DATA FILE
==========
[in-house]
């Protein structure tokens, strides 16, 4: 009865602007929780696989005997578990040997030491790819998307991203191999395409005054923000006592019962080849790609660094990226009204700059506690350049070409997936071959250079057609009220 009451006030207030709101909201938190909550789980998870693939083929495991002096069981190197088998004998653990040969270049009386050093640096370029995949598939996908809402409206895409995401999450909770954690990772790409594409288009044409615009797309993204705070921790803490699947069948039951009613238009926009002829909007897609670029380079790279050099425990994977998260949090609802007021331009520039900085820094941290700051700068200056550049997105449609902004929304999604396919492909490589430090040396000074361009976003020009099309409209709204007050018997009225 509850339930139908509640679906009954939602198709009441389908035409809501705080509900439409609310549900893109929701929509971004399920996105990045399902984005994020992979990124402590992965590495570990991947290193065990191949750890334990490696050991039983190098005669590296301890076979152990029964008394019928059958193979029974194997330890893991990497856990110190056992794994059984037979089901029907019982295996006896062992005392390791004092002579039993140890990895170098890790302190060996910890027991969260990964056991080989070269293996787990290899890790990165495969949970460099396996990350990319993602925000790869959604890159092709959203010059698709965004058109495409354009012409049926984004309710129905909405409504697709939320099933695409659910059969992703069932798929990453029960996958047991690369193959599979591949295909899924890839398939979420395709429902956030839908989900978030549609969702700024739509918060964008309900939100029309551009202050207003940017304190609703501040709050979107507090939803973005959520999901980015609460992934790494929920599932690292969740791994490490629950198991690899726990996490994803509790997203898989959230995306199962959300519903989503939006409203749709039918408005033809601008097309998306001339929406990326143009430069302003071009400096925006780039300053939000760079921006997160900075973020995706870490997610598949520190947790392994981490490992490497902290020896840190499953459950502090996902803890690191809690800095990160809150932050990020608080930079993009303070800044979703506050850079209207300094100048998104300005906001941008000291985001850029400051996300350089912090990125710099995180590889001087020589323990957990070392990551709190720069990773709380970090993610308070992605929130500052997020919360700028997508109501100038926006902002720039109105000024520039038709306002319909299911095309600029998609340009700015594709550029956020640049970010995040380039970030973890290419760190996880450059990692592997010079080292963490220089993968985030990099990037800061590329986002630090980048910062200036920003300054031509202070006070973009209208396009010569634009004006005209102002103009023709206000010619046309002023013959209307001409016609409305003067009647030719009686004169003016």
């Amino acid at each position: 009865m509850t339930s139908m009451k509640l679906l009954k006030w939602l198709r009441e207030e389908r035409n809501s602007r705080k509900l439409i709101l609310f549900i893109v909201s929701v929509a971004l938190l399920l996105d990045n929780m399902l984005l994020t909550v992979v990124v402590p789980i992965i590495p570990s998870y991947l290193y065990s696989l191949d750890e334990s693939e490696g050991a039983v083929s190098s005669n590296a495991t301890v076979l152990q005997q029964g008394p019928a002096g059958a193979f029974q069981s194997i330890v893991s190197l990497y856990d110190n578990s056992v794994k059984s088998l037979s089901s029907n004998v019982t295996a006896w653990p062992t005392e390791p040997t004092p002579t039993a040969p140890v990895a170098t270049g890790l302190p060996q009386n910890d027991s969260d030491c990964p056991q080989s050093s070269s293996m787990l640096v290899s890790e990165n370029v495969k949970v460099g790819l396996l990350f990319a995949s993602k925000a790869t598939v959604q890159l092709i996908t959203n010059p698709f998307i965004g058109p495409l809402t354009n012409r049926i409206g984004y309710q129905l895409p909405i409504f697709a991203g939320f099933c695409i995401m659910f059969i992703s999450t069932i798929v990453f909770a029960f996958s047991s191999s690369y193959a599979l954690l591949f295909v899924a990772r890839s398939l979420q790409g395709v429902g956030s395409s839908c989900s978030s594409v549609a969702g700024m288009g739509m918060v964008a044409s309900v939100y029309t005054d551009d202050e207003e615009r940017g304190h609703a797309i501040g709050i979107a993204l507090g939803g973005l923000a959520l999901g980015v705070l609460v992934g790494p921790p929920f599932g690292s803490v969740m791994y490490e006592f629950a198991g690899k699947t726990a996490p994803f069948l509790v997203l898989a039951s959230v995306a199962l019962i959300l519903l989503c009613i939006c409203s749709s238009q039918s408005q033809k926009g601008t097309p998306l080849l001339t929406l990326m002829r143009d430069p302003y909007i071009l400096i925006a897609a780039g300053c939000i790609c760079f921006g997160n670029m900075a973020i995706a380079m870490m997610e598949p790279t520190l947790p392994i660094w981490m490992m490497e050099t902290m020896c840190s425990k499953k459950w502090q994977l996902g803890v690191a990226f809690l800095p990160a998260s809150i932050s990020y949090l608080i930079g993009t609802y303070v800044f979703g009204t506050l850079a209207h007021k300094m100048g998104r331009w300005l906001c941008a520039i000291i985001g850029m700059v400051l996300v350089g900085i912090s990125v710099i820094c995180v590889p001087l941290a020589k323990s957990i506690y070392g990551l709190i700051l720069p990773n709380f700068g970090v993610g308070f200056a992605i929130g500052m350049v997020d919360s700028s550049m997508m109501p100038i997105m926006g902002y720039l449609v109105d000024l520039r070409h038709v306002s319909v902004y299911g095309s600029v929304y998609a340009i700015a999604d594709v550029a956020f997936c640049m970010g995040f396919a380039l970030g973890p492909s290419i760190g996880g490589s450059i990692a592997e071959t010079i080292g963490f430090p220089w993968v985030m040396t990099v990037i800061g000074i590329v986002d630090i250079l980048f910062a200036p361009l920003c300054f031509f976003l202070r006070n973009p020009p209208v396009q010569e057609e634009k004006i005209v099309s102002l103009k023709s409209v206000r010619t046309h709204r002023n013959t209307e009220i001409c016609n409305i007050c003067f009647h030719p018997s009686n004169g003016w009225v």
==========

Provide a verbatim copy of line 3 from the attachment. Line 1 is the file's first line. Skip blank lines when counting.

């Amino acid at each position: 009865m509850t339930s139908m009451k509640l679906l009954k006030w939602l198709r009441e207030e389908r035409n809501s602007r705080k509900l439409i709101l609310f549900i893109v909201s929701v929509a971004l938190l399920l996105d990045n929780m399902l984005l994020t909550v992979v990124v402590p789980i992965i590495p570990s998870y991947l290193y065990s696989l191949d750890e334990s693939e490696g050991a039983v083929s190098s005669n590296a495991t301890v076979l152990q005997q029964g008394p019928a002096g059958a193979f029974q069981s194997i330890v893991s190197l990497y856990d110190n578990s056992v794994k059984s088998l037979s089901s029907n004998v019982t295996a006896w653990p062992t005392e390791p040997t004092p002579t039993a040969p140890v990895a170098t270049g890790l302190p060996q009386n910890d027991s969260d030491c990964p056991q080989s050093s070269s293996m787990l640096v290899s890790e990165n370029v495969k949970v460099g790819l396996l990350f990319a995949s993602k925000a790869t598939v959604q890159l092709i996908t959203n010059p698709f998307i965004g058109p495409l809402t354009n012409r049926i409206g984004y309710q129905l895409p909405i409504f697709a991203g939320f099933c695409i995401m659910f059969i992703s999450t069932i798929v990453f909770a029960f996958s047991s191999s690369y193959a599979l954690l591949f295909v899924a990772r890839s398939l979420q790409g395709v429902g956030s395409s839908c989900s978030s594409v549609a969702g700024m288009g739509m918060v964008a044409s309900v939100y029309t005054d551009d202050e207003e615009r940017g304190h609703a797309i501040g709050i979107a993204l507090g939803g973005l923000a959520l999901g980015v705070l609460v992934g790494p921790p929920f599932g690292s803490v969740m791994y490490e006592f629950a198991g690899k699947t726990a996490p994803f069948l509790v997203l898989a039951s959230v995306a199962l019962i959300l519903l989503c009613i939006c409203s749709s238009q039918s408005q033809k926009g601008t097309p998306l080849l001339t929406l990326m002829r143009d430069p302003y909007i071009l400096i925006a897609a780039g300053c939000i790609c760079f921006g997160n670029m900075a973020i995706a380079m870490m997610e598949p790279t520190l947790p392994i660094w981490m490992m490497e050099t902290m020896c840190s425990k499953k459950w502090q994977l996902g803890v690191a990226f809690l800095p990160a998260s809150i932050s990020y949090l608080i930079g993009t609802y303070v800044f979703g009204t506050l850079a209207h007021k300094m100048g998104r331009w300005l906001c941008a520039i000291i985001g850029m700059v400051l996300v350089g900085i912090s990125v710099i820094c995180v590889p001087l941290a020589k323990s957990i506690y070392g990551l709190i700051l720069p990773n709380f700068g970090v993610g308070f200056a992605i929130g500052m350049v997020d919360s700028s550049m997508m109501p100038i997105m926006g902002y720039l449609v109105d000024l520039r070409h038709v306002s319909v902004y299911g095309s600029v929304y998609a340009i700015a999604d594709v550029a956020f997936c640049m970010g995040f396919a380039l970030g973890p492909s290419i760190g996880g490589s450059i990692a592997e071959t010079i080292g963490f430090p220089w993968v985030m040396t990099v990037i800061g000074i590329v986002d630090i250079l980048f910062a200036p361009l920003c300054f031509f976003l202070r006070n973009p020009p209208v396009q010569e057609e634009k004006i005209v099309s102002l103009k023709s409209v206000r010619t046309h709204r002023n013959t209307e009220i001409c016609n409305i007050c003067f009647h030719p018997s009686n004169g003016w009225v």